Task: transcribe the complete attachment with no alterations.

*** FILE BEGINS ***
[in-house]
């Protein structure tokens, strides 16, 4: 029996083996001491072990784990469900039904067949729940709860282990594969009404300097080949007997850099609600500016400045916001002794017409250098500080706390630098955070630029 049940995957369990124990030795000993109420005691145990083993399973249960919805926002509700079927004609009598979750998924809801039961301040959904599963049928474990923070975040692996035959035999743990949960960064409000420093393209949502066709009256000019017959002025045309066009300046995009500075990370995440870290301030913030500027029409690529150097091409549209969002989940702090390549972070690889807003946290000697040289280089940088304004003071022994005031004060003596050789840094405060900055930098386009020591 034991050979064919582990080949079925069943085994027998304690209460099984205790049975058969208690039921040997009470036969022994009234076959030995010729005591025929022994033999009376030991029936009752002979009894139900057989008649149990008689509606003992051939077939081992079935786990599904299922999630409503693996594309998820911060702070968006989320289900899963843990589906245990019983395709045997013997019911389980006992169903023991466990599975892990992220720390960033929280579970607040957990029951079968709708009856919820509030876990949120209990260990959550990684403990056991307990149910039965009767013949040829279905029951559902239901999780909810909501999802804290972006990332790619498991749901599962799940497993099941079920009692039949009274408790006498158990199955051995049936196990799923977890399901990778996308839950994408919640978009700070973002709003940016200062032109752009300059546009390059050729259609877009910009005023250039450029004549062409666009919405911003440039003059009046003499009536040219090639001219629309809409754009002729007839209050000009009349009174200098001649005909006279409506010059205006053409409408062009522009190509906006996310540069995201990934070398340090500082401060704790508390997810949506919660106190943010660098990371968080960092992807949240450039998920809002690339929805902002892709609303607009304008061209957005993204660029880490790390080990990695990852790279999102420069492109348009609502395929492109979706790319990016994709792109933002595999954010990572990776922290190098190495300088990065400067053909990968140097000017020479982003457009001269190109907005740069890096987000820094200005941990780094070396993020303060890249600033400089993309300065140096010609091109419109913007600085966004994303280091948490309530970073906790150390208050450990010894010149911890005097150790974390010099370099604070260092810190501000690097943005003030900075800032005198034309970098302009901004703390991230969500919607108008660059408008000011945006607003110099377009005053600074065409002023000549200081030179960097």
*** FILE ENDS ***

[in-house]
């Protein structure tokens, strides 16, 4: 029996083996001491072990784990469900039904067949729940709860282990594969009404300097080949007997850099609600500016400045916001002794017409250098500080706390630098955070630029 049940995957369990124990030795000993109420005691145990083993399973249960919805926002509700079927004609009598979750998924809801039961301040959904599963049928474990923070975040692996035959035999743990949960960064409000420093393209949502066709009256000019017959002025045309066009300046995009500075990370995440870290301030913030500027029409690529150097091409549209969002989940702090390549972070690889807003946290000697040289280089940088304004003071022994005031004060003596050789840094405060900055930098386009020591 034991050979064919582990080949079925069943085994027998304690209460099984205790049975058969208690039921040997009470036969022994009234076959030995010729005591025929022994033999009376030991029936009752002979009894139900057989008649149990008689509606003992051939077939081992079935786990599904299922999630409503693996594309998820911060702070968006989320289900899963843990589906245990019983395709045997013997019911389980006992169903023991466990599975892990992220720390960033929280579970607040957990029951079968709708009856919820509030876990949120209990260990959550990684403990056991307990149910039965009767013949040829279905029951559902239901999780909810909501999802804290972006990332790619498991749901599962799940497993099941079920009692039949009274408790006498158990199955051995049936196990799923977890399901990778996308839950994408919640978009700070973002709003940016200062032109752009300059546009390059050729259609877009910009005023250039450029004549062409666009919405911003440039003059009046003499009536040219090639001219629309809409754009002729007839209050000009009349009174200098001649005909006279409506010059205006053409409408062009522009190509906006996310540069995201990934070398340090500082401060704790508390997810949506919660106190943010660098990371968080960092992807949240450039998920809002690339929805902002892709609303607009304008061209957005993204660029880490790390080990990695990852790279999102420069492109348009609502395929492109979706790319990016994709792109933002595999954010990572990776922290190098190495300088990065400067053909990968140097000017020479982003457009001269190109907005740069890096987000820094200005941990780094070396993020303060890249600033400089993309300065140096010609091109419109913007600085966004994303280091948490309530970073906790150390208050450990010894010149911890005097150790974390010099370099604070260092810190501000690097943005003030900075800032005198034309970098302009901004703390991230969500919607108008660059408008000011945006607003110099377009005053600074065409002023000549200081030179960097």